• Jon says:

      Free parking. Just admit its all about the free parking, point number 2. The obstructionists don’t care about what is the safest route, that is evident by the lawsuit history and their very late foray into alternative routes that are not safer. But free parking, entitlements for out-of-town single-occupancy drivers, that is what this is all about.

      I started working at Ballard Oil in 1979, now I bike or run that route most days and it sickens me how the free parking entitled mentality holds this important project up. Arguing its anything other than free parking is a farce. Entitled brats want their free parking and have blood on their hands.

      • Art Valla says:

        Jon, just because YOU can ride doesn’t mean everybody else can. It isn’t about “free” parking. It is about maintaining the economic viability of adjacent businesses.

        You are not going to ride your bicycle to get a weeks worth of groceries for your family. You are not going to ride your bicycle to pick up new furniture. When you are old and frail (we will all get there) you are not going to ride your bicycle at all.

        These adjacent businesses depend on the available parking and their economic activity PAYS for this parking availability through sales & B&O & property taxes to the city.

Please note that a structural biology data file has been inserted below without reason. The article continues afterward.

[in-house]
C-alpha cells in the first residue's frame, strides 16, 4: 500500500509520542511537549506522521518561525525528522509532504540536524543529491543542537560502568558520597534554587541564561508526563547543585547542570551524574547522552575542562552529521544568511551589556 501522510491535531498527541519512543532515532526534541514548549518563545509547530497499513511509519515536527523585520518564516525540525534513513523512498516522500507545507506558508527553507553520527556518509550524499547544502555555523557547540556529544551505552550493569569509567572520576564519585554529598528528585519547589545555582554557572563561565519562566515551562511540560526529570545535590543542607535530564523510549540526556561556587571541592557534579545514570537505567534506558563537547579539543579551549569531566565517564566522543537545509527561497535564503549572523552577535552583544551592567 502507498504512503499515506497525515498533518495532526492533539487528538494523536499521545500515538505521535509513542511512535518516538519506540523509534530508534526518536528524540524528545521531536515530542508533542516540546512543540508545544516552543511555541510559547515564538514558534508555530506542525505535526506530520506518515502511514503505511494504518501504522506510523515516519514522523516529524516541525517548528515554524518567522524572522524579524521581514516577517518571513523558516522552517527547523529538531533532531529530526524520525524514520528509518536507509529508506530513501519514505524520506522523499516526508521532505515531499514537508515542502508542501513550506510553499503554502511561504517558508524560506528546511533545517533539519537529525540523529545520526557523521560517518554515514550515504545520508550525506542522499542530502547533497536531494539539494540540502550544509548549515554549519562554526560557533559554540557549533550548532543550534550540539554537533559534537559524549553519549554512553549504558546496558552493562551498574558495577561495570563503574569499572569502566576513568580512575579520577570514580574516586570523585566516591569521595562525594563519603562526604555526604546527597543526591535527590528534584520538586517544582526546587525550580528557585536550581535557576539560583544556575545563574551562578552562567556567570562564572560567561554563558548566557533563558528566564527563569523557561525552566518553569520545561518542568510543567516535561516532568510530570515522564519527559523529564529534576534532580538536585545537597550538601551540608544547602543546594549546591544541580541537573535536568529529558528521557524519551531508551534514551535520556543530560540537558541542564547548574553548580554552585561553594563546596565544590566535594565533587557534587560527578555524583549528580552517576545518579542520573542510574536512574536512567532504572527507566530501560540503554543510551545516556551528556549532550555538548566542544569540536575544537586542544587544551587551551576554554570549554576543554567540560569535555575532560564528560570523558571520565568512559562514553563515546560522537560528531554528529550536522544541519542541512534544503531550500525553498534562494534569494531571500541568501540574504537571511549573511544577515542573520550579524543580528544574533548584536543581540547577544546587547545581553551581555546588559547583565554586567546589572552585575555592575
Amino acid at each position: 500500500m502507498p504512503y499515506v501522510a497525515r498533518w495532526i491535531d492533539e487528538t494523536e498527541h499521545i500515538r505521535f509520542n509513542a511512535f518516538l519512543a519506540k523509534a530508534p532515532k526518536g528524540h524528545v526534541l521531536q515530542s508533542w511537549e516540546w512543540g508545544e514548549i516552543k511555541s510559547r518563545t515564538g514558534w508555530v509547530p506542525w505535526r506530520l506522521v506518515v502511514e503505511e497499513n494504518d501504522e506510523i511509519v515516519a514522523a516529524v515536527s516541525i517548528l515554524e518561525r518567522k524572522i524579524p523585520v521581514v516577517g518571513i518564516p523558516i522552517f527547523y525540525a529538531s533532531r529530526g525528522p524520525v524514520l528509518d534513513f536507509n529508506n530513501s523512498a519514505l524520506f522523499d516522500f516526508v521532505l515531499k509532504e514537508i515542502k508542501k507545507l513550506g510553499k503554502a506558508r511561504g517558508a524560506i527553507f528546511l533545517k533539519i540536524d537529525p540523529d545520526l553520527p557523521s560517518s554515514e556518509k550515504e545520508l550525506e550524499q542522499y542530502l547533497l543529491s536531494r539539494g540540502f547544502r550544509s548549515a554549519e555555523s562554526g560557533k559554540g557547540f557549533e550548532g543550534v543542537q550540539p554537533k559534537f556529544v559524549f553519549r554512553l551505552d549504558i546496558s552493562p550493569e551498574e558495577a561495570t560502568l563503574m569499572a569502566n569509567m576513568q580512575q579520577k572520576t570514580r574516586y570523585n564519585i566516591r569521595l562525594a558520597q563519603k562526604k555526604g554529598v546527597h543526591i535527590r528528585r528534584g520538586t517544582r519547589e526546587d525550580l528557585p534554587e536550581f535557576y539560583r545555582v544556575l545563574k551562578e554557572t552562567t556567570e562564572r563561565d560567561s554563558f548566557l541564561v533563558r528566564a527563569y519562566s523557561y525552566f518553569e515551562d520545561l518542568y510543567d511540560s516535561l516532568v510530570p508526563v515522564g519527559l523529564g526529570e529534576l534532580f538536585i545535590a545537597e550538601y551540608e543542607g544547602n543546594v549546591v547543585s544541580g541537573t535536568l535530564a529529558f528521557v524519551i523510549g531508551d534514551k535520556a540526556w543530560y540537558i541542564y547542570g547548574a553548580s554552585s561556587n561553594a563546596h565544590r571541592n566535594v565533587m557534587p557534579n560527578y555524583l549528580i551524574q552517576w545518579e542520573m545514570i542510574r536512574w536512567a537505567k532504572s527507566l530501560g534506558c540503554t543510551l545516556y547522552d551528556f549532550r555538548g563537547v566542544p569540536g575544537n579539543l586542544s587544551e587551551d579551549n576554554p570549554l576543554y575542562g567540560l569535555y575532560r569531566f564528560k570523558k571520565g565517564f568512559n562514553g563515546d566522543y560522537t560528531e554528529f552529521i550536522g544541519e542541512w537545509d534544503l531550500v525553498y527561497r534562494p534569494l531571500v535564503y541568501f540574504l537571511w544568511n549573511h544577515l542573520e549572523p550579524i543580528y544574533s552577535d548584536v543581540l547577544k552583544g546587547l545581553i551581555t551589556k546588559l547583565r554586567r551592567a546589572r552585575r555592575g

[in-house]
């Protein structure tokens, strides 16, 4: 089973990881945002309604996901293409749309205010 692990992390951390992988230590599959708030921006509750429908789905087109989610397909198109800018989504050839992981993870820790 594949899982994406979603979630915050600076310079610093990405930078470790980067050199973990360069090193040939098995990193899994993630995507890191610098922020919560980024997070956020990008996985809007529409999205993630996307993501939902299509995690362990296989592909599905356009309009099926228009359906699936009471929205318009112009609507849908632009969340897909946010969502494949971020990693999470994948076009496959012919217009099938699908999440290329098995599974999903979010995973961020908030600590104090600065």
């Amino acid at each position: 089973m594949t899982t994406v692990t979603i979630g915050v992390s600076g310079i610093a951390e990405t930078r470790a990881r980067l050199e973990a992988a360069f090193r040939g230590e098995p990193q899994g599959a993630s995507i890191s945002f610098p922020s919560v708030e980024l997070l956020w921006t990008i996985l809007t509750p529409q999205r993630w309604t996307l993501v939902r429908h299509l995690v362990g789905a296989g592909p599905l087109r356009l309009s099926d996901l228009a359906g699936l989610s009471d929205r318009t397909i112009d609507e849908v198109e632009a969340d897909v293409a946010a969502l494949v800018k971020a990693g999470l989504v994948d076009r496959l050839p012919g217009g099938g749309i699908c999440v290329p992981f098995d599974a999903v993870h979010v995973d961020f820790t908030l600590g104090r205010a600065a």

Think of it this way. If those businesses had never been there, there wouldn’t be a street for your bicycle. If those taxes were not paid, there would never be a bicycle trail – at all.

        Now, Ballard is one of the most poorly laid out sections of Seattle. In honest truth – it just sort of happened that way. Settlers that arrived in Ballard before it became part of Seattle were, for the most part, squatters. They just came in, found an open area, put a fence around it and called it home. Sometime later there was adjustment to straighten streets, but for the most part they were just happenstance. When the ship canal and locks were put in, marine businesses just came and set up shop along the banks helter-skelter. There was no “plan.” There still isn’t. Trying to “fix” that so that we can have a bike trail is sort of bucking the tide. In reality, it would be easier (and better) to take out a row of residential homes north a few blocks. Connect to it up 14th Ave NW. (where the old trolley tracks are) Cut west where it makes sense, say 58th or 59th. Maybe an overpass over 15th Ave NW. Reconnect by the locks on 30th Ave NW.

      • Long time Ballard Homeowner says:

        Tired arguments that we hear every time this comes up.

        Cars have better alternatives and there are plenty of parking lots for every vehicle. I know because I pay for parking when I can’t ride my bike. For most trips my bike is the best alternative. Yes, I really do ride my bike to shops in Ballard. FYI, Shilshole is the safest route from Frelard to the locks.